For my student friends though, its been hard to recommend a $35 application. If this is a limiting factor, I’ve since found a promising alternative called aText. It appears to perform a subset of TextExpander’s tasks, for $5.

I adore TextExpander, but if you’re on a tight budget AText may be the way to go.


Jekyll timezones

Photo I took of Singapore in 2012

UPDATE: This date issue seems to be resolved as of Jekyll 1.5.1. As such, this post should be considered hysterical historical.

With almost four thousand posts written in different countries over the last nine years, I often feel as though my use case really tests the limits of Jekyll. To be fair, it has performed admirably.

One area where I've continued to struggle is with timezones. According to the Jekyll documentation, you declare timezones within the date YAML front matter for a post, such as this:

date: 2014-01-10 12:06:21 +1100

For posts written in Singapore and KL, I set the date with "+0800", with Adelaide as "+0930" and Sydney as "+1000" or "+1100" depending on daylight savings. Suddently, my times are even more accurate than they were when I exported them from WordPress last year, a nice feature!

There's just one catch. When Jekyll generates my site, these dates are converted to UTC. Under most circumstances this is fine; it's a more universally understood representation of the same time. Where this becomes a problem is human readable dates.

Say for example I posted this entry at 01:00 +1100. This means I'd expect my site to say Friday 10 January. Because it gets converted to UTC internally however, my blog says it was posted Thursday 09 January.

A temporary workaround

It's not very elegant, but for now I define a separate timezone variable in my post YAML front matter:

layout: post
title: "Jekyll timezones"
date: 2014-01-10 12:06:21 +1100
tz: "+1100"
[..]

Now, whenever I need to show the date in my Liquid markup, I substitute the default Jekyll date functions with these:

{{ page.date | date: "%Y-%m-%dT%H:%M:%S" }}{{ page.tz }}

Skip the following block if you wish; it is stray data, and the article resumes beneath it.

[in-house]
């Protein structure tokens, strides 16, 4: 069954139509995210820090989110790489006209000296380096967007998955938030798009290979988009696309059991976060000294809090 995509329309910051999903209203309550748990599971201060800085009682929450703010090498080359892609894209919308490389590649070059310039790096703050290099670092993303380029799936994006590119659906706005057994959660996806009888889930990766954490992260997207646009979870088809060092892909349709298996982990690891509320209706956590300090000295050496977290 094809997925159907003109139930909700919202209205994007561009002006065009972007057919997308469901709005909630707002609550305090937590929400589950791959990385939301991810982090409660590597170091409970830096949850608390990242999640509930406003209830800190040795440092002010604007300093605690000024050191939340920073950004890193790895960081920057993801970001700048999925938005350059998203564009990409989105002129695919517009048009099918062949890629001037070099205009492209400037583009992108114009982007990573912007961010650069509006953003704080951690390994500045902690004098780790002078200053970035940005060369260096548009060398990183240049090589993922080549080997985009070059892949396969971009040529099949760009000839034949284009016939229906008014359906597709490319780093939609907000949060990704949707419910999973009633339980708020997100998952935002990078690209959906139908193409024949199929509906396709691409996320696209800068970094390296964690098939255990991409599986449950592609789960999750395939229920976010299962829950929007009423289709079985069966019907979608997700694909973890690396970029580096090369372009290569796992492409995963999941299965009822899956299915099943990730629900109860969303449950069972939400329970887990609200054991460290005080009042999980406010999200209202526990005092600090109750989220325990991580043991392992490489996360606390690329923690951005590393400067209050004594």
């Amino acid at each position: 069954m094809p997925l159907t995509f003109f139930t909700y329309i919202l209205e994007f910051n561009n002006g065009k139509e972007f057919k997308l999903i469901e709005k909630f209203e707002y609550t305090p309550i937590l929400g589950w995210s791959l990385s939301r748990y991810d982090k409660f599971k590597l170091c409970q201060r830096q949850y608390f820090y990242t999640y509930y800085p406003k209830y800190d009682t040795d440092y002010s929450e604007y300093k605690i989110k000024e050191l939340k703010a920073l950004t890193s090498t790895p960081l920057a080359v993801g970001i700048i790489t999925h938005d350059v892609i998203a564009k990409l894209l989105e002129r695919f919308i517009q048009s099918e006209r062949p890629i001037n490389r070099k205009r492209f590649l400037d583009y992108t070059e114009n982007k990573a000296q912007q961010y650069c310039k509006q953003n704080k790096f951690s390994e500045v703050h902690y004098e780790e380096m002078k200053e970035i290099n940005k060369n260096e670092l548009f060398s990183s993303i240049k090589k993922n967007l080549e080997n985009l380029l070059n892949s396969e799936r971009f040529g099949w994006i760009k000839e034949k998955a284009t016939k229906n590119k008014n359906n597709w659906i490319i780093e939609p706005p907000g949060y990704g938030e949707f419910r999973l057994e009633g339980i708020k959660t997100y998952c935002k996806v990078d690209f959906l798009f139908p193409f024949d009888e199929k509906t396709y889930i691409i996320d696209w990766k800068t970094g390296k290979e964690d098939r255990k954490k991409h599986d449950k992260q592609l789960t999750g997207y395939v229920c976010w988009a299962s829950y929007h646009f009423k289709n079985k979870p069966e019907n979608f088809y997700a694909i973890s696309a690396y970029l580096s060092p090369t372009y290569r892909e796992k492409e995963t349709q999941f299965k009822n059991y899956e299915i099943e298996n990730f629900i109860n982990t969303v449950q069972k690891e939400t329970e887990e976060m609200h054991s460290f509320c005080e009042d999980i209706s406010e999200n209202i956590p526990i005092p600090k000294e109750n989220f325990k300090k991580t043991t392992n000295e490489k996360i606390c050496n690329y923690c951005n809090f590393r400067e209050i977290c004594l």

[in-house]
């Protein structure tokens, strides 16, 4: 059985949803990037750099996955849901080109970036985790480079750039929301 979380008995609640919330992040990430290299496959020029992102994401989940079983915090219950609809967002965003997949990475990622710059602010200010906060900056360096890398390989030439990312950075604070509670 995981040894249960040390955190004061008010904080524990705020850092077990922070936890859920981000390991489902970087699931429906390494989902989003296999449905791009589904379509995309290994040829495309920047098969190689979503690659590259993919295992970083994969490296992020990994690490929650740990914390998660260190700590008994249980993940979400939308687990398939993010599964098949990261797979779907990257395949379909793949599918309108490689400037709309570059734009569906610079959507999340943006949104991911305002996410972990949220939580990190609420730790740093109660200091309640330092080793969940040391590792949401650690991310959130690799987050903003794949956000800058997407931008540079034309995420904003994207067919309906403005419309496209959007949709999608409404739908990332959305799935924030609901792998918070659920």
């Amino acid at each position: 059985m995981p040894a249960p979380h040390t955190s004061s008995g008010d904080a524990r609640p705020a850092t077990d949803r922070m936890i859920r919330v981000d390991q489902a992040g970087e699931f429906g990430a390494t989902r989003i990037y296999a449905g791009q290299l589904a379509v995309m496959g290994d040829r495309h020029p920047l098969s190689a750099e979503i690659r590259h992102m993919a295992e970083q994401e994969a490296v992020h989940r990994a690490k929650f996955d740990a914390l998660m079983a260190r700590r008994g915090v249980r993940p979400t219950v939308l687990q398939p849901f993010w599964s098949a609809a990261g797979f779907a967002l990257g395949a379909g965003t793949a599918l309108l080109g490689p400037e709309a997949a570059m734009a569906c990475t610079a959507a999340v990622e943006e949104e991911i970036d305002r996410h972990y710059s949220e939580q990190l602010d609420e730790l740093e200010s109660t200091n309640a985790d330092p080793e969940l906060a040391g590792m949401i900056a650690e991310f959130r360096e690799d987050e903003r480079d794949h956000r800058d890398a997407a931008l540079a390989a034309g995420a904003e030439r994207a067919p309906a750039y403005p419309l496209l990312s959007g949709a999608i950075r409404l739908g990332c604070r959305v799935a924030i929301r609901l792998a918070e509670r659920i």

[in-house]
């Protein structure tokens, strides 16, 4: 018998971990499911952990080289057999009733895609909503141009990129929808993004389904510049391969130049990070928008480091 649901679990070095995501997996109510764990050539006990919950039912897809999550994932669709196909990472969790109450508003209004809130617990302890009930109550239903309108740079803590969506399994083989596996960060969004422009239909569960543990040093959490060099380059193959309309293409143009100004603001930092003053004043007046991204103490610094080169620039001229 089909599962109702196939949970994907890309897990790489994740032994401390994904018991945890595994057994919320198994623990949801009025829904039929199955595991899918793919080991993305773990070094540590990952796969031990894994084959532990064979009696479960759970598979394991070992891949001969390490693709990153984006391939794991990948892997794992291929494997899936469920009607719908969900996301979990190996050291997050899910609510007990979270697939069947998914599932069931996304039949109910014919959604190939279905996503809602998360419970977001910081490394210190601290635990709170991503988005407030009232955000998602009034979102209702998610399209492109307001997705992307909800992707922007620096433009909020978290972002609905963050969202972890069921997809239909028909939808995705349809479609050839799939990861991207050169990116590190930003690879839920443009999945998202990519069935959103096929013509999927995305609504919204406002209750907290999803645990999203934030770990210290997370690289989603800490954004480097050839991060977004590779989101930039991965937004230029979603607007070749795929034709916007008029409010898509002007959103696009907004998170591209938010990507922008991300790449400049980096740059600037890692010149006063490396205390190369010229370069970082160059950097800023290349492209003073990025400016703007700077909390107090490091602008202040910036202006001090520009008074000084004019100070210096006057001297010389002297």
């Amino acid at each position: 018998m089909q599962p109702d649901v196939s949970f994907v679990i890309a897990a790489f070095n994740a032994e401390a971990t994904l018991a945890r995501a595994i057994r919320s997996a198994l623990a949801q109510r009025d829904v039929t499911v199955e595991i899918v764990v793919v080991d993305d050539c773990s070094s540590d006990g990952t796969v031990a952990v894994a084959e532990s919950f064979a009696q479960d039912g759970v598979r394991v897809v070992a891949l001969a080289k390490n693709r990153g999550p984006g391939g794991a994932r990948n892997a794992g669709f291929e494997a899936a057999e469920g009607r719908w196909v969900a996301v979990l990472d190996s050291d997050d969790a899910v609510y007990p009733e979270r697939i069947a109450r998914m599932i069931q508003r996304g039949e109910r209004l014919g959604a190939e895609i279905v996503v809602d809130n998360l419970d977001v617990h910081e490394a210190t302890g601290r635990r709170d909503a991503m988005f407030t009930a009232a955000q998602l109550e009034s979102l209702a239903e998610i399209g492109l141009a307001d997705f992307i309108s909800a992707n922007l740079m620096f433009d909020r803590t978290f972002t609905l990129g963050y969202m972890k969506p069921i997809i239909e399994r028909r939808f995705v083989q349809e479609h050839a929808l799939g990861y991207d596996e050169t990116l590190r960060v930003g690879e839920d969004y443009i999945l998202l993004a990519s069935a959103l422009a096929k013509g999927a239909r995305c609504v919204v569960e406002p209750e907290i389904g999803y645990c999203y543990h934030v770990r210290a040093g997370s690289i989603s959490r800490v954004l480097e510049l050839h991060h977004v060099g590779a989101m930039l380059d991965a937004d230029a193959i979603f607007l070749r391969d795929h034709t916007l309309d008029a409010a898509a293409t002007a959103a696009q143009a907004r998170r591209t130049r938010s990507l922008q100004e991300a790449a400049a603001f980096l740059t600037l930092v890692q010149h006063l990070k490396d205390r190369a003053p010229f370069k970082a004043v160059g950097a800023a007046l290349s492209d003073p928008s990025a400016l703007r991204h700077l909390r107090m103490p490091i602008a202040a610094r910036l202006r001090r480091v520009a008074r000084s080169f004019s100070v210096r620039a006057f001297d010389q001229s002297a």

{{ page.date | date: "%A %d %B %Y" }}

Which generates these:

2014-01-10T12:06:21+1100
Friday 10 January 2014

Now my posts are always shown in my local time on the site.


Something @Gruber dot Markdown

Generally speaking (for the pendants), the current way we identify files on desktop OSs is filename extensions. It didn't used to be this way Smithers, many OSs including Mac OS and *nix could identify files without them. Another unfortunate legacy of having to support Windows.

This morning our time, John Gruber elaborated on the lack of an official Markdown filename extension. He endorses ".markdown", agreeing with Hilton Lipschitz that "we should be using the most descriptive file extensions".

I can empathise, but I employ ".md" precisely because it's succinct. NetsecReport.md is more useful to me than Netsec…ort.markdown as viewed in the Finder's column view, or TextMate's file browser.

This does create a little more work for us developing software, but I see this flexibility as a strength of this plain text format, rather than a weakness.


OS X Mavericks 10.9.1

The first dot release update for OS X 10.9 Mavericks is now available for everyone, meaning I now consider the OS safe for production use in my book. If my iBook G3 could run Mavericks, that is.

As an alternative to the App Store, Apple provides redistributables (is that a word?) for the update:

I still think its a good idea to download updates like this manually, particularly if you have multiple machines in the same house and are burdened with Australian ADSL instead of your Singaporean internet connection from back home. I call it technical homesickness, or tomesickness for short. It can also help bring a new machine up to speed quickly if you have to reinstall the base OS at some point.